The Annenberg Institute at Brown University offers this national working paper series to provide open access to high-quality papers from multiple disciplines and from multiple universities and research organizations on a wide variety of topics related to education. EdWorkingPapers focuses particularly on research with strong implications for education policy. EdWorkingPapers circulates papers prior to publication for comment and discussion; these papers have not gone through a peer review processes. Contributors can update papers to provide readers with the most up-to-date findings.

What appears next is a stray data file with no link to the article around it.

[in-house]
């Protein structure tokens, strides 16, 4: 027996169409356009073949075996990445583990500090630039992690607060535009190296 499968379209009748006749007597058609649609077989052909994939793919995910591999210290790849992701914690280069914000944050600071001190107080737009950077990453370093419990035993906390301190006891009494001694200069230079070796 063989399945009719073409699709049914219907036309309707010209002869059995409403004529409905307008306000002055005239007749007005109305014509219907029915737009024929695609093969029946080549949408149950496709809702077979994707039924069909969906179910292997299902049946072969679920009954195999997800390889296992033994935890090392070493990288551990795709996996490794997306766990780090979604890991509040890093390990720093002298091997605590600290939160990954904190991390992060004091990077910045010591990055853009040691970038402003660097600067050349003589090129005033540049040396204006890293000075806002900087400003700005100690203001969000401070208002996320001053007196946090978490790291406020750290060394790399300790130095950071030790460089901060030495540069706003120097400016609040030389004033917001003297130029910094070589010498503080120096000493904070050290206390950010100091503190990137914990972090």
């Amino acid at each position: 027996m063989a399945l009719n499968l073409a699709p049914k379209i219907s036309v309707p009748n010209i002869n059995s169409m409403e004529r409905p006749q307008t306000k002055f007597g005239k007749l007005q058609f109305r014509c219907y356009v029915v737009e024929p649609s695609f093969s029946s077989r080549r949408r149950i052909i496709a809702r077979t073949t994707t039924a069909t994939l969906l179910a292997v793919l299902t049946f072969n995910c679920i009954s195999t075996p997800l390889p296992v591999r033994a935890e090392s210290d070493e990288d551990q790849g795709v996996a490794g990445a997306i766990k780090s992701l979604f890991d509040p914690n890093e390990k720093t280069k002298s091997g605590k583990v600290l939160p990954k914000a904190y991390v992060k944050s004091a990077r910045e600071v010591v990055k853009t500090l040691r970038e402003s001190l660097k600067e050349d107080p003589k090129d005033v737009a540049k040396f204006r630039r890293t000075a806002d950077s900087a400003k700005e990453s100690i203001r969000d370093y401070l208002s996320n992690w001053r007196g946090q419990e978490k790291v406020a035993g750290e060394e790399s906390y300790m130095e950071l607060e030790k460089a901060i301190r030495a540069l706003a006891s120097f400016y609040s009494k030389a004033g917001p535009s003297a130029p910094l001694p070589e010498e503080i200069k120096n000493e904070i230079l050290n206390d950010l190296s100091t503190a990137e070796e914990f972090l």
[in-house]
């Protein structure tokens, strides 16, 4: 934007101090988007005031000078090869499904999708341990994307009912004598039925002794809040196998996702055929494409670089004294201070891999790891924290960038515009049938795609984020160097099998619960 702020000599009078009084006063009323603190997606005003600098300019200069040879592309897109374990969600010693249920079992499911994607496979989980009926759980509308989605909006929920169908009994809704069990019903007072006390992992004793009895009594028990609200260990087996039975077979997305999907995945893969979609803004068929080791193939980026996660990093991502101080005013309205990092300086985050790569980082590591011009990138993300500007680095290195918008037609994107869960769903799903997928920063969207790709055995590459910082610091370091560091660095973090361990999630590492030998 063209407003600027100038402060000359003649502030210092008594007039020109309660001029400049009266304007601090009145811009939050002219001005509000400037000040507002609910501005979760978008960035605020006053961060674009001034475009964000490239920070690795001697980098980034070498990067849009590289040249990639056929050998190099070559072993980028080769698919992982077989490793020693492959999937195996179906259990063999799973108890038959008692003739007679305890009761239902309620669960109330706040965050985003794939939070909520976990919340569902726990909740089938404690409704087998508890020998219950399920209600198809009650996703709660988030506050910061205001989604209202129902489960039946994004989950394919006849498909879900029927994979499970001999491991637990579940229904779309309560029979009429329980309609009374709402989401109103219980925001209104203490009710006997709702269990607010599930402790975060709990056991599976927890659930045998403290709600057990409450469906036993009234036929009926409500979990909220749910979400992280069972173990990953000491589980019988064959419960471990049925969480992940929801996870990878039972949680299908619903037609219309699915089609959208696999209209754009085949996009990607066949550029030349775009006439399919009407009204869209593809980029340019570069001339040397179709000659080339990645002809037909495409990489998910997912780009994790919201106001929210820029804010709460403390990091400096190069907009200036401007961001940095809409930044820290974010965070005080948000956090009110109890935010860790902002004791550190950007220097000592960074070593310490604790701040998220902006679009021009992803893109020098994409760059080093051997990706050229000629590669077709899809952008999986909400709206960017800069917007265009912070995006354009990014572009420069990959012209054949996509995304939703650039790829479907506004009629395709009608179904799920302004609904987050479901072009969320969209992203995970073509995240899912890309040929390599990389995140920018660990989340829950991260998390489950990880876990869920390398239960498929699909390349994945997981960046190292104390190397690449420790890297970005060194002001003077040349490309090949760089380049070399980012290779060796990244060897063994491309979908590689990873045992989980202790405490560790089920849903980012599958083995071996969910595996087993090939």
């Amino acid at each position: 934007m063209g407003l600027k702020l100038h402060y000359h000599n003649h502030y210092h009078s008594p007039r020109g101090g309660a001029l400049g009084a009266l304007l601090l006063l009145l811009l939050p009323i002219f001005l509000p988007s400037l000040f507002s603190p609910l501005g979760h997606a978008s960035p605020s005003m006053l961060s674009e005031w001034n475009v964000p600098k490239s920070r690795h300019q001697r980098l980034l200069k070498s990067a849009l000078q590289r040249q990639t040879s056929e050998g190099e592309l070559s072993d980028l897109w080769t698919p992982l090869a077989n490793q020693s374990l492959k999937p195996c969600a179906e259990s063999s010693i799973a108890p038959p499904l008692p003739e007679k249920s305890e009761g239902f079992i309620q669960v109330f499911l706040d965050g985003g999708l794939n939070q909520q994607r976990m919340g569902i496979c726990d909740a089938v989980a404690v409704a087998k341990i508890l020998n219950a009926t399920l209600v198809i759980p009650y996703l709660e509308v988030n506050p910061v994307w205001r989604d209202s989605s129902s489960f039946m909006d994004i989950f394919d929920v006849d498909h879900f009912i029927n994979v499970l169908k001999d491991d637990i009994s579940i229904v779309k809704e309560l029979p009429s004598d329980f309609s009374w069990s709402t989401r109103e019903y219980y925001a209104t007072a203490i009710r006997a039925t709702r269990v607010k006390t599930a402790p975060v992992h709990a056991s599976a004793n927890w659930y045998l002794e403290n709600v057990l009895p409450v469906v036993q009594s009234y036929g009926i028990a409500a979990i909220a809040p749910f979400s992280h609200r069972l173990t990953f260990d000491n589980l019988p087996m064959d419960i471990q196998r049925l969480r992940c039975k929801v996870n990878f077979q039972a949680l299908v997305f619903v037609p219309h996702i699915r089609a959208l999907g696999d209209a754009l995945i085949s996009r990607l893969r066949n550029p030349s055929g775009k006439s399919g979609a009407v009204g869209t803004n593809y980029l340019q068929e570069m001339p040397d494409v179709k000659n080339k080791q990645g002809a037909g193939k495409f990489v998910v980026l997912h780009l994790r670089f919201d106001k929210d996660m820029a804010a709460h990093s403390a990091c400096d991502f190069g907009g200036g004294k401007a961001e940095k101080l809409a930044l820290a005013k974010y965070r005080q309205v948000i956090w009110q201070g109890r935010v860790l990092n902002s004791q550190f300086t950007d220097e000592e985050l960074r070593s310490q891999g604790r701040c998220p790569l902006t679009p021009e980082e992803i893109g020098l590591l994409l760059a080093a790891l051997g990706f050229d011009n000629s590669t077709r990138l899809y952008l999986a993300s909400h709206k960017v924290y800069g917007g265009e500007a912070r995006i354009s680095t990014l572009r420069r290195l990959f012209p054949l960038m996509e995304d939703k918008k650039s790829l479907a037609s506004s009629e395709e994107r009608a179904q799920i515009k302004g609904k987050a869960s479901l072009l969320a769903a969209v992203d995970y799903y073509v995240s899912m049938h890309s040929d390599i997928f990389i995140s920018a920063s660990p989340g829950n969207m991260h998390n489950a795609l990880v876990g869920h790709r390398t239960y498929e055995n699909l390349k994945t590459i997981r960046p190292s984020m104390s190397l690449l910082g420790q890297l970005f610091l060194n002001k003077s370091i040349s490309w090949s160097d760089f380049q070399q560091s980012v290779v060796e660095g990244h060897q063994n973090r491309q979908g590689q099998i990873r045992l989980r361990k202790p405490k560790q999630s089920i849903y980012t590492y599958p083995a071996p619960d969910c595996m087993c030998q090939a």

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This paper studies how school spending impacts student achievement by exploiting the US interstate branching deregulation as state tax revenue shocks. Leveraging school finance data from universal school districts, our difference-in-differences estimation reveals that deregulation leads to an increase in per-pupil total revenue and expenditure. The rise in revenue is primarily attributed to higher state revenues, while the expenditure increase is more prominent in low-income school districts. Using restricted-use student assessments from the Nation’s Report Card, we find that deregulation results in improved student achievement, with no distributional effects evident across students’ ability, race, or free lunch status. We introduce an instrumental variables approach that accounts for dynamic treatment effects and estimate that a one-thousand-dollar increase in per-pupil spending leads to a 0.035 standard deviation improvement in student achievement.